Four more Study Groups left to scan in the RCA Radio & TV Course, 1958 Edition.
These should be a bit easier, as a couple of the Service Practices, which I actually like better than the theory bits, are missing – Service Practices 35 and 36.
I’m hoping to be done with these by mid-December. Then, perhaps some leisurely scanning of some Texas UIL Sliderule Tests from the 1970s.
I was able to discover the names of the missing booklets from items that were listed on eBay. Perhaps someone else has these and can scan them for me (or send them to me for scanning and return by U.S. Postal Mail). To match, I’m using 300dpi scanning, greyscale. I can crop or cleanup as needed and put into an Acrobat PDF file.
I found a great solution to old tape used in the Heathkit VTVMs for the RED pilot lamp. The lamp is just a #47 bulb, shining through a hole in the top of the meter face. The tape isn’t mentioned in the instructions, so perhaps it was pre-installed in the back of the meter face.
In any case, this tape sometimes falls off or is nearly falling off after 50 years. It also fades and loses it’s reddish glow. An excellent solution was found in the form of a red-neck repair from the auto parts aisle of Walmart: Tail Light Repair Tape, US$2.00.
Above: Below the roll of red, translucent tape, the old pilot lamp film and the new piece cut to replace it.
Left: Adhesive is sticky and the new piece goes over the hole in the meter through which the pilot lamp shines.
Zortch! Followed by (smolder). And a great and unholy stench was unleashed.
It seems I’d left the old selenium rectifier in-circuit. Big mistake. I’d discounted the many comments by “The Elders” on Antiqueradios.com regarding the failure mode of these old rectifiers. Never again. After using it for several months in the office, then occasionally at home, I can now say this: it may have been sitting in storage for 30 years, mean-time-to-failure (MTTF) is about a year.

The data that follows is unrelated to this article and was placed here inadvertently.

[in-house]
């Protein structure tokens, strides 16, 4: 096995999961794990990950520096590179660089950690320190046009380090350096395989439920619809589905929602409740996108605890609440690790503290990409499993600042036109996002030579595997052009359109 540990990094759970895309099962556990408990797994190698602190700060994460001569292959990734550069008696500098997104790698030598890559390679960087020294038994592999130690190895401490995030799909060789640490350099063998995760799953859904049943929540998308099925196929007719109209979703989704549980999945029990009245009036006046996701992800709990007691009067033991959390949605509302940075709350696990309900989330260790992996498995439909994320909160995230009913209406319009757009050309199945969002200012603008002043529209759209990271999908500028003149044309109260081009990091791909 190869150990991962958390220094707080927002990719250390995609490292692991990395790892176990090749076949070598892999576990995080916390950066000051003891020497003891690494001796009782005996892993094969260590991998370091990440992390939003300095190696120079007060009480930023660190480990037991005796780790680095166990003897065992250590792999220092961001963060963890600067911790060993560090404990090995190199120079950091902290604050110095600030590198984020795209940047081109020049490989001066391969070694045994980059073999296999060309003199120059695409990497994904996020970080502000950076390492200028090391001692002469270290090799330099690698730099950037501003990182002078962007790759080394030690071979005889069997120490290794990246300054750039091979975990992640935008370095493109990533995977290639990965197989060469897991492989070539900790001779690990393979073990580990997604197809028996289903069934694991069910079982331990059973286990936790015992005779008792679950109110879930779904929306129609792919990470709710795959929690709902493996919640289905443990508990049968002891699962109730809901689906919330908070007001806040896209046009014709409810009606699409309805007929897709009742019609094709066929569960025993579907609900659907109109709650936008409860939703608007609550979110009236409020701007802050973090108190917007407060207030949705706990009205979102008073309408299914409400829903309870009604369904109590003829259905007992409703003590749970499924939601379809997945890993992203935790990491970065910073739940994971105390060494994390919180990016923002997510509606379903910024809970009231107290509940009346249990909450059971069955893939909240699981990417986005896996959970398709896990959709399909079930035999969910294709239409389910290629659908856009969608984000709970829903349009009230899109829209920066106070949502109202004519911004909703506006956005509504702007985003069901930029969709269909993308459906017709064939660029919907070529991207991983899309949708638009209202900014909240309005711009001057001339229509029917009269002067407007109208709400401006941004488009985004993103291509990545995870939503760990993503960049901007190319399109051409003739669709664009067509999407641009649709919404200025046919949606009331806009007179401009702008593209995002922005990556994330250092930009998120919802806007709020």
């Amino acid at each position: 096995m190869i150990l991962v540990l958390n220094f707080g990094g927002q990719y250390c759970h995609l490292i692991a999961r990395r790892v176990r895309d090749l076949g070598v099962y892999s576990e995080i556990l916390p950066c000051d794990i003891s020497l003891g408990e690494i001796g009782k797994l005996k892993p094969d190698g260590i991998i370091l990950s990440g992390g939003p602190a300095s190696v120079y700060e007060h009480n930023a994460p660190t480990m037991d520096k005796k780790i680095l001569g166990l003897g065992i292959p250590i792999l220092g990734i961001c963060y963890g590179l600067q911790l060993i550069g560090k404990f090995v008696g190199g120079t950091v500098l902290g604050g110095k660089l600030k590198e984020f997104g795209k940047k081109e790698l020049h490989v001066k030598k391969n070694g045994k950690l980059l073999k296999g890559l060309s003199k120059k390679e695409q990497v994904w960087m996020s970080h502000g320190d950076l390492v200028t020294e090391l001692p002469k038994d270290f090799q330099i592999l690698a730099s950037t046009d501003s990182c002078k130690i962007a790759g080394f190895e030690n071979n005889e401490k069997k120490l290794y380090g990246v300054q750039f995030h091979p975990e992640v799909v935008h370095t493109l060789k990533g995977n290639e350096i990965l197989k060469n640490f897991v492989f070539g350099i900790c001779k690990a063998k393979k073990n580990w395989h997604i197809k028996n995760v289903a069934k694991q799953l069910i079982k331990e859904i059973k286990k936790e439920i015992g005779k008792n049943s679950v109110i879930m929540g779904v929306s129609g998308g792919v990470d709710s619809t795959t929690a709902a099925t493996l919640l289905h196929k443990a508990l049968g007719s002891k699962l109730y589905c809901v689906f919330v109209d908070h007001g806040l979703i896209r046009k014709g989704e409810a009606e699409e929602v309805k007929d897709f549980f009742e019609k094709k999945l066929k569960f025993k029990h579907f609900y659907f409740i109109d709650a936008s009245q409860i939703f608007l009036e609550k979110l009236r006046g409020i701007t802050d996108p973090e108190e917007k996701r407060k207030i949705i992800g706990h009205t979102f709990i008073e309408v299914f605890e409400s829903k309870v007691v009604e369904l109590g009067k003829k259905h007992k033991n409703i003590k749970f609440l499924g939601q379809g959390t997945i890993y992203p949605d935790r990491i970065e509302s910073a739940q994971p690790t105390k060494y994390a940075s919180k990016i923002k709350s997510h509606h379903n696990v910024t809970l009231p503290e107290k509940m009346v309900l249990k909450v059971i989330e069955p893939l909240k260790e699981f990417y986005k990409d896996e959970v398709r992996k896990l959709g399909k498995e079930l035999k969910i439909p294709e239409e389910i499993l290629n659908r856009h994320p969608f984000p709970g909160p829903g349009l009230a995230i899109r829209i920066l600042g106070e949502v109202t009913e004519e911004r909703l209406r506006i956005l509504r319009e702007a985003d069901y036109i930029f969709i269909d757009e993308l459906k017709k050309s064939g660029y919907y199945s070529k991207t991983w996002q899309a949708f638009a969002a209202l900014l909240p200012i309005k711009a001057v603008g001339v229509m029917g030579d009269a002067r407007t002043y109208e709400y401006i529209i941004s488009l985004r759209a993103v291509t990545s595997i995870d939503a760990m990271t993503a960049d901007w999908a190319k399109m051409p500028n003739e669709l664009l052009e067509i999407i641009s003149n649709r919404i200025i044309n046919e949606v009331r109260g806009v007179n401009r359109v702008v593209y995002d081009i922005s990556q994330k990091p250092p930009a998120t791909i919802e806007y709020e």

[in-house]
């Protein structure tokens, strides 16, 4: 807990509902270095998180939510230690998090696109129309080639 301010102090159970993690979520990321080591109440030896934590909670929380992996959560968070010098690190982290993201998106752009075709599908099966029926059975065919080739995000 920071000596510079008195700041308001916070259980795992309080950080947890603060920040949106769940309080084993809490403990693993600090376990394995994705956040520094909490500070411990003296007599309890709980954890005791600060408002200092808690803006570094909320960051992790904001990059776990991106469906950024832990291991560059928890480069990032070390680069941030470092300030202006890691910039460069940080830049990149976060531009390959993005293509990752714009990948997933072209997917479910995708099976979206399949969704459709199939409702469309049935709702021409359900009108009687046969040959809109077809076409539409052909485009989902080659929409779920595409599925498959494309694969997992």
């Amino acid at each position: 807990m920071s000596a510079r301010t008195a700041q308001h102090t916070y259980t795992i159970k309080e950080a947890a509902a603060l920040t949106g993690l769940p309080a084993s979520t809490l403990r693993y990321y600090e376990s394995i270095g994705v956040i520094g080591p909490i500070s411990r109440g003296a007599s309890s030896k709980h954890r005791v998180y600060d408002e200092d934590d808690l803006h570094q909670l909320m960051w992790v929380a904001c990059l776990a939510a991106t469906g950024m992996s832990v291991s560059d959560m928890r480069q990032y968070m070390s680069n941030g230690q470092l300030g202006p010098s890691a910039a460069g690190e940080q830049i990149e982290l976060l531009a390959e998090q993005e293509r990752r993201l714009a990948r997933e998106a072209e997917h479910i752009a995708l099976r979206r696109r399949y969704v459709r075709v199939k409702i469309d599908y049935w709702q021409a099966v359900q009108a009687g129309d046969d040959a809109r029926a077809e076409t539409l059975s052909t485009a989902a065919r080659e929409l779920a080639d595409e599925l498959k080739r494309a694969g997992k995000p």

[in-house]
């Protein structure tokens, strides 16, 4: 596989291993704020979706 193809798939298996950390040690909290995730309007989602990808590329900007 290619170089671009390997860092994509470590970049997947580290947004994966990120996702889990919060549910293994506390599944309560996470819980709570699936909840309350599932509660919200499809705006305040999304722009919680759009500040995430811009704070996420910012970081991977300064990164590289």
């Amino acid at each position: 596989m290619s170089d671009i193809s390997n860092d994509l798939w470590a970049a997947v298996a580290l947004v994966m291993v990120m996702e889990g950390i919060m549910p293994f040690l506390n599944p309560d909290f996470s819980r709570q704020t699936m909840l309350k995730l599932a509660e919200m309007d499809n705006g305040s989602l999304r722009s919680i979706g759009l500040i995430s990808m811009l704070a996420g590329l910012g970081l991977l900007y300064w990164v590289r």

And if you don’t know what burnt selenium rectifier smells like… you don’t want to.
Replaced the old selenium rectifier (which made a satisfactory ‘clunk’ in trash can) with a 1N4007 diode. Also replaced R21, a 33 ohm Fuse-Resistor which… had done it’s job by going not quite open, but to over 100k-ohms, with a 5 watt, 100 ohm resistor. This value put the DC input voltages at almost the exact levels indicated on the schematic.
Now I’m on a hard-target search for any remaining selenium rectifiers in any of my test gear or tube radios.
One of the disheartening things about buying an older (…well, they’re ALL older, now…) VTVM is opening it up and finding either an old, leaky battery, or evidence of one. This usually damages or destroys the battery contacts and sometimes also the circuit board. The battery, usually a standard 1.5V C-cell, is necessary for measuring resistances with the ‘ohms’ scale.
A great improvement has been suggested over the past couple of years to replace the battery entirely, using a modern voltage regulator, drawing power from the filament circuit. A version of this has been available on several Heathkit lists and I’ve used it in my V-7A and IM-18. This replaces the battery and removes the risk of leakage.
More recently, Peter Bertini, Pop Comm Magazine (and others) have pointed out that the circuit used an inefficient half-wave rectifier, probably adding stress to the (already old) VTVM’s transformer.